What is driving the surge in sudden onset hepatitis in young children? | UK News

Health officials across the world are investigating a recent and worrying spike in cases of hepatitis in children, but still do not have the answer.

A number of hypotheses are being explored, and one of these is the possibility that lockdown and social distancing might be behind the cluster of cases.

Dr Tassos Grammatikopoulos is one of the country’s leading paediatric liver specialists and at Kings College Hospital where he works they have seen a rise in cases this year.

He said: “The most recent lockdown and the pandemic has probably played a part in this because children have not been exposed to common pathogens to common infections, like they would have had we all been out and about venturing in the community.

Dr Tassos Grammatikopoulos is one of the country's leading pediatric liver specialists
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Dr Tassos Grammatikopoulos is one of the country’s leading pediatric liver specialists

“So I think that probably plays a part in this. But also there are a lot of other factors that we’re looking at very carefully with other agencies in the country trying to establish exactly what’s going on.”

Possible other explanation

Without strong evidence for any another cause it is an obvious link to explore: a worldwide lockdown followed by a sudden rise in hepatitis cases in young children.

But there could be another explanation.

A total of 114 cases have been reported in Britain, since the first cases were identified in Scotland less than four weeks ago. Ten of these children have needed a liver transplant.

Officials say some 77% of these children have tested positive for adenovirus. This is the virus that usually causes cold or flu-like symptoms. But when the virus attacks a weakened or compromised immune system it can lead to hepatitis.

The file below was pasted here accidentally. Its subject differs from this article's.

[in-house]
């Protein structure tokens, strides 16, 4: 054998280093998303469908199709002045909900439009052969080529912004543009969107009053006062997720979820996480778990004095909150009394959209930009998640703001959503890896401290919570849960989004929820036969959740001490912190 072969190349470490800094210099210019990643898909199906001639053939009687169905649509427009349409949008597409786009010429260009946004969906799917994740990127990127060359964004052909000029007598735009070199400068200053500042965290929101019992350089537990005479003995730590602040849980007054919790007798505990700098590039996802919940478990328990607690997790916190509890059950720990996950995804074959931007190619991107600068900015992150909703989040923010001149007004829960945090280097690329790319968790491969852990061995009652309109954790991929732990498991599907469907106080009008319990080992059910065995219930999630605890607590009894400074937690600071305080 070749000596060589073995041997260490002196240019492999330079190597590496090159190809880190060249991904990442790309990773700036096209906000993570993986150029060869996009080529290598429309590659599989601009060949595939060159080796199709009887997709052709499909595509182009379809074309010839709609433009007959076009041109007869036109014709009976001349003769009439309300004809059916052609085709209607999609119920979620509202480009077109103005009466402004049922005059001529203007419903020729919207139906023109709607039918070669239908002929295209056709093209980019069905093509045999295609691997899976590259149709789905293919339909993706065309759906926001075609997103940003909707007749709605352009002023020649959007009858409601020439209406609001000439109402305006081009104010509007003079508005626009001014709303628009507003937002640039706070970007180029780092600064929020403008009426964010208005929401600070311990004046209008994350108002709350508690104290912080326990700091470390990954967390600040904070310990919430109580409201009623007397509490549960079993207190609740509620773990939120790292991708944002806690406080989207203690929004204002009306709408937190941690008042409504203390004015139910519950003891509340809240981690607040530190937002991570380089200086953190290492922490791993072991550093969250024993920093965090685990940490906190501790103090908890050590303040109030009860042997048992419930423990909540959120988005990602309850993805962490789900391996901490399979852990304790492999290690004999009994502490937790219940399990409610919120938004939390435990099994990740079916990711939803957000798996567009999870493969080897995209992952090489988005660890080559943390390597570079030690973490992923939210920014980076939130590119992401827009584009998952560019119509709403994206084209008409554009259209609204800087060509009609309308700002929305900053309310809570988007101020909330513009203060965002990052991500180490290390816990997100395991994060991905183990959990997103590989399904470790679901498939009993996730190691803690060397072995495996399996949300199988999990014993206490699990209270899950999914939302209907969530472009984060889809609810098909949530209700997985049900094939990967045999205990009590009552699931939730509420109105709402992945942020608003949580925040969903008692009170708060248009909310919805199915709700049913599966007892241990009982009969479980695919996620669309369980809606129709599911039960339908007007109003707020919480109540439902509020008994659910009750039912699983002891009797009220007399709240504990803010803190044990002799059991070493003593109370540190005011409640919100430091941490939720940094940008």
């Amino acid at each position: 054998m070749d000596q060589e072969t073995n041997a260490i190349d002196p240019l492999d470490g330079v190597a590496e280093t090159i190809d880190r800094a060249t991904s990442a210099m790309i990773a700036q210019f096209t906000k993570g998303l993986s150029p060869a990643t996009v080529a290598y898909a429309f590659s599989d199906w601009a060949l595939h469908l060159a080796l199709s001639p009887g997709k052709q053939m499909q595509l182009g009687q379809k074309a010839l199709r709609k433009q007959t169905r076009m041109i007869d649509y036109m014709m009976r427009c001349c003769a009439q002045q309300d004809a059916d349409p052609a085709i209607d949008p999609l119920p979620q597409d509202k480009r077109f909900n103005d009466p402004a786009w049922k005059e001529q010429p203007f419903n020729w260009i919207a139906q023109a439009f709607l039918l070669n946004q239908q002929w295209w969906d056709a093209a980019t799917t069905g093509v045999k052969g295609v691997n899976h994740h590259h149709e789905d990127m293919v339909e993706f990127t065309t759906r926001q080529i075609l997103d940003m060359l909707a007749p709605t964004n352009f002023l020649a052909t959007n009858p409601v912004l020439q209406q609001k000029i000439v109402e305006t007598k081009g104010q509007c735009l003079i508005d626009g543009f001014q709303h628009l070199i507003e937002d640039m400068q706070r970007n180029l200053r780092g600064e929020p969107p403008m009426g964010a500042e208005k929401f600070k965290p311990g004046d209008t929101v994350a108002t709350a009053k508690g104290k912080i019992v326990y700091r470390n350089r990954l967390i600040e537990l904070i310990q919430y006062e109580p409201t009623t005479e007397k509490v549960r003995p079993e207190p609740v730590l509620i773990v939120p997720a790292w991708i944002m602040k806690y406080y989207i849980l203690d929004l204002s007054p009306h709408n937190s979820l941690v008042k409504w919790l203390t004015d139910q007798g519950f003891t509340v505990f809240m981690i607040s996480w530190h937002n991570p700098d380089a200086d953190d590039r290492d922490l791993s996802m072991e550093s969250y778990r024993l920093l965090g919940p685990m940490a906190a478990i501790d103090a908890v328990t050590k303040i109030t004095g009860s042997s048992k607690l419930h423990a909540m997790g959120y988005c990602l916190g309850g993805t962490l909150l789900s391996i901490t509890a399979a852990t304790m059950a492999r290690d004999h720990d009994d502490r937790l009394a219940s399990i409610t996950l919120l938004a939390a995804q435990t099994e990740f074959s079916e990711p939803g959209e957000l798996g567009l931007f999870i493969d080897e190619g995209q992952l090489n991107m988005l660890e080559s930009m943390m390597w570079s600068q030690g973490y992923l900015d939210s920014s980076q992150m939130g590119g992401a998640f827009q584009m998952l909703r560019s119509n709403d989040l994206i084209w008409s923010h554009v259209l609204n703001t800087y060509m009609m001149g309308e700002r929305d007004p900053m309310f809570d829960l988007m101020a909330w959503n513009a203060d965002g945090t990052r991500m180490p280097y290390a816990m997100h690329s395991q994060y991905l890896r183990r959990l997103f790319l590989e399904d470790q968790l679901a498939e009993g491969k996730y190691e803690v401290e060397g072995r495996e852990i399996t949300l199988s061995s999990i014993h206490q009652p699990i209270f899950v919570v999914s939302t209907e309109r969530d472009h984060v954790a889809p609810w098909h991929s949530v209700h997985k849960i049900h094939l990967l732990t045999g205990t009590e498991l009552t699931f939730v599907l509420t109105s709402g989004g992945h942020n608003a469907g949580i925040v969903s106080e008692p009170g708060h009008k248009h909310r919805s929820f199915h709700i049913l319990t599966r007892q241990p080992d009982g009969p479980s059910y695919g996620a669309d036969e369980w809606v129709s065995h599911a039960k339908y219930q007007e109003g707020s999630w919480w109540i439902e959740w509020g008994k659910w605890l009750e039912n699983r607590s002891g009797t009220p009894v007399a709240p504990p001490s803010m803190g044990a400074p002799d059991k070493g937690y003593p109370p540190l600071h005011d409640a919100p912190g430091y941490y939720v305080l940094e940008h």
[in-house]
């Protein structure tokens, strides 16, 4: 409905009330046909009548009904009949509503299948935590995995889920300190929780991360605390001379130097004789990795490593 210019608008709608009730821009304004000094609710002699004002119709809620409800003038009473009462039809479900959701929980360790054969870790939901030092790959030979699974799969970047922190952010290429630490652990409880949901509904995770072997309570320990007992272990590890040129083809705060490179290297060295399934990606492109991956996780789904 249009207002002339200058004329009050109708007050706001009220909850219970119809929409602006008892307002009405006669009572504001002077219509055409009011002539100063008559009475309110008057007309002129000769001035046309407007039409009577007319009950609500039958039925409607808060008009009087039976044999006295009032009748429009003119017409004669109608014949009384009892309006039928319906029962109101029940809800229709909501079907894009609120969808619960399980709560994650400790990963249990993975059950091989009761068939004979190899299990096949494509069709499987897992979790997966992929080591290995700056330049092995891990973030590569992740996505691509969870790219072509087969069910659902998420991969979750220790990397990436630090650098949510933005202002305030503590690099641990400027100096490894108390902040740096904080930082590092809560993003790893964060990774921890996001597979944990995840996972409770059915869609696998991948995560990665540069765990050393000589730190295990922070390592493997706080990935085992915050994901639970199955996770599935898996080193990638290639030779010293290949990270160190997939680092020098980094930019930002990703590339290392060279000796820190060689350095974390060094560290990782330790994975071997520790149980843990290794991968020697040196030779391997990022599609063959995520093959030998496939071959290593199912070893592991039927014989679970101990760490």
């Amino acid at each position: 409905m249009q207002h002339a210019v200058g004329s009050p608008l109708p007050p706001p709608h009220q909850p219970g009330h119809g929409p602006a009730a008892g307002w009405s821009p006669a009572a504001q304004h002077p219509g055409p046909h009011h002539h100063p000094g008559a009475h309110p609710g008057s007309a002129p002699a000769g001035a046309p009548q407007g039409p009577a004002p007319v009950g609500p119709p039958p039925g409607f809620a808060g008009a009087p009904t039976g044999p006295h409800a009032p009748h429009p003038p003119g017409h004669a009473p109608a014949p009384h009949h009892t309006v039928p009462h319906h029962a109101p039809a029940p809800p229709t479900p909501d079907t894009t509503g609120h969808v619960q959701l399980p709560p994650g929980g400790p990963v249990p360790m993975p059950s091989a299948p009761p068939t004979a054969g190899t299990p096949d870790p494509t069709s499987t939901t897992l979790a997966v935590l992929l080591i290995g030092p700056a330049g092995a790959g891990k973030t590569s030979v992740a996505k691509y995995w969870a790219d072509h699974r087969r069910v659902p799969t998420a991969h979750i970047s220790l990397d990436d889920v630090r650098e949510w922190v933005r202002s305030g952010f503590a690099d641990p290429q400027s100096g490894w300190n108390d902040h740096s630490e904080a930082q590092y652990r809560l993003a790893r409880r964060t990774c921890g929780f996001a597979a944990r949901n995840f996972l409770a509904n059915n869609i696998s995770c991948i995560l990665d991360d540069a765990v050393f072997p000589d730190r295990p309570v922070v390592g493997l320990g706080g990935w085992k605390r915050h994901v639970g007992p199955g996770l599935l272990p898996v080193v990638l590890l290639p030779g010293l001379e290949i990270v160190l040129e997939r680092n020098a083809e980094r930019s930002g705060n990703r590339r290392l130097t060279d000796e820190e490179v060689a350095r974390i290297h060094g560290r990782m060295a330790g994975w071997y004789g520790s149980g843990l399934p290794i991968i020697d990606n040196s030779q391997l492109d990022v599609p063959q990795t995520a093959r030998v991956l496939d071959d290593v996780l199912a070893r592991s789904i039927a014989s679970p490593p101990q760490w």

Another hypothesis is that the adenovirus has mutated.

Read more:
Number of known cases among UK children under 10 rises to 111 – as liver transplants rises to 10
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What are the symptoms of hepatitis – and can you reduce transmission?

Parents have been advised to look out for symptoms, including:

• Dark urine or pale / gray colored faeces

• Itchy skin

• Muscle and joint paint

• Loss of appetite

• At high temperature

• Feeling unwell or tired all the time

• Jaundice – where the skin and whites of the eyes take on a yellow tinge

Good hygiene, including supervising hand washing in young children, can help prevent infections that can cause hepatitis.

There are also vaccines available for Hep A and Hep B. The vaccine for Hep A is not routinely offered in the UK because the risk if low for most people, but the jab for Hep B was added to the childhood routine immunization program in 2017.

COVID vaccine ruled out

UK health officials have ruled out the COVID vaccine as a possible cause. They also said none of the cases in children aged 10 and under in Britain had been vaccinated

Hepatitis is not uncommon in children, especially at this time of year. But it is the surge in numbers and the really serious cases that worries health officials.

The UK Health Security Agency (UKHSA) said they would normally expect to see cases like this over a whole year and not in the space of a few months.

Lola Rose Raine
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Lola-Rose Raine was days away from death

The good news is that there have not been any recent transplants and most children do make a full recovery, more than half according to the most recent data.

Parents are being urged to stay vigilant for the signs of suspected hepatitis, including jaundice, and if they are worried about their children’s health to contact their doctor.

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